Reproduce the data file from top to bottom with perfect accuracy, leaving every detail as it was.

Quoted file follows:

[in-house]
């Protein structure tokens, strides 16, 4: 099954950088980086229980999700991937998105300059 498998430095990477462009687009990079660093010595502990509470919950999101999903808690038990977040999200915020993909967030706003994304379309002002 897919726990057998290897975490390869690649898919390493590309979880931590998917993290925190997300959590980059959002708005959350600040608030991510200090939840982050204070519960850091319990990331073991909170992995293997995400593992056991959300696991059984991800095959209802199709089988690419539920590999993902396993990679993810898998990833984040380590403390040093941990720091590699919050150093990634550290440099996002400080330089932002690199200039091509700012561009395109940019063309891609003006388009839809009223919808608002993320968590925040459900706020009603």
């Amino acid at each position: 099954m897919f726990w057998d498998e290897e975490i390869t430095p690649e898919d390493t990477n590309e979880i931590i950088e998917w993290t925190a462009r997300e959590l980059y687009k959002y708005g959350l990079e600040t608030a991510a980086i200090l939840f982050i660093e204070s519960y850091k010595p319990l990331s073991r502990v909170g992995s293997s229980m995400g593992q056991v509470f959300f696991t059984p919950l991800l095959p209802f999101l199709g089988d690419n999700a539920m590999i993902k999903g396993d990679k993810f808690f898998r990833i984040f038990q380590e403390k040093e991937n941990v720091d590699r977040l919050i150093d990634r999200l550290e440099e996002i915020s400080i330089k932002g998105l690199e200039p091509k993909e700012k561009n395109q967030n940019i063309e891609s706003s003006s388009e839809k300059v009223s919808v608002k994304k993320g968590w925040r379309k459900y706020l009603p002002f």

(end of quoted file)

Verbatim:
[in-house]
């Protein structure tokens, strides 16, 4: 099954950088980086229980999700991937998105300059 498998430095990477462009687009990079660093010595502990509470919950999101999903808690038990977040999200915020993909967030706003994304379309002002 897919726990057998290897975490390869690649898919390493590309979880931590998917993290925190997300959590980059959002708005959350600040608030991510200090939840982050204070519960850091319990990331073991909170992995293997995400593992056991959300696991059984991800095959209802199709089988690419539920590999993902396993990679993810898998990833984040380590403390040093941990720091590699919050150093990634550290440099996002400080330089932002690199200039091509700012561009395109940019063309891609003006388009839809009223919808608002993320968590925040459900706020009603």
């Amino acid at each position: 099954m897919f726990w057998d498998e290897e975490i390869t430095p690649e898919d390493t990477n590309e979880i931590i950088e998917w993290t925190a462009r997300e959590l980059y687009k959002y708005g959350l990079e600040t608030a991510a980086i200090l939840f982050i660093e204070s519960y850091k010595p319990l990331s073991r502990v909170g992995s293997s229980m995400g593992q056991v509470f959300f696991t059984p919950l991800l095959p209802f999101l199709g089988d690419n999700a539920m590999i993902k999903g396993d990679k993810f808690f898998r990833i984040f038990q380590e403390k040093e991937n941990v720091d590699r977040l919050i150093d990634r999200l550290e440099e996002i915020s400080i330089k932002g998105l690199e200039p091509k993909e700012k561009n395109q967030n940019i063309e891609s706003s003006s388009e839809k300059v009223s919808v608002k994304k993320g968590w925040r379309k459900y706020l009603p002002f």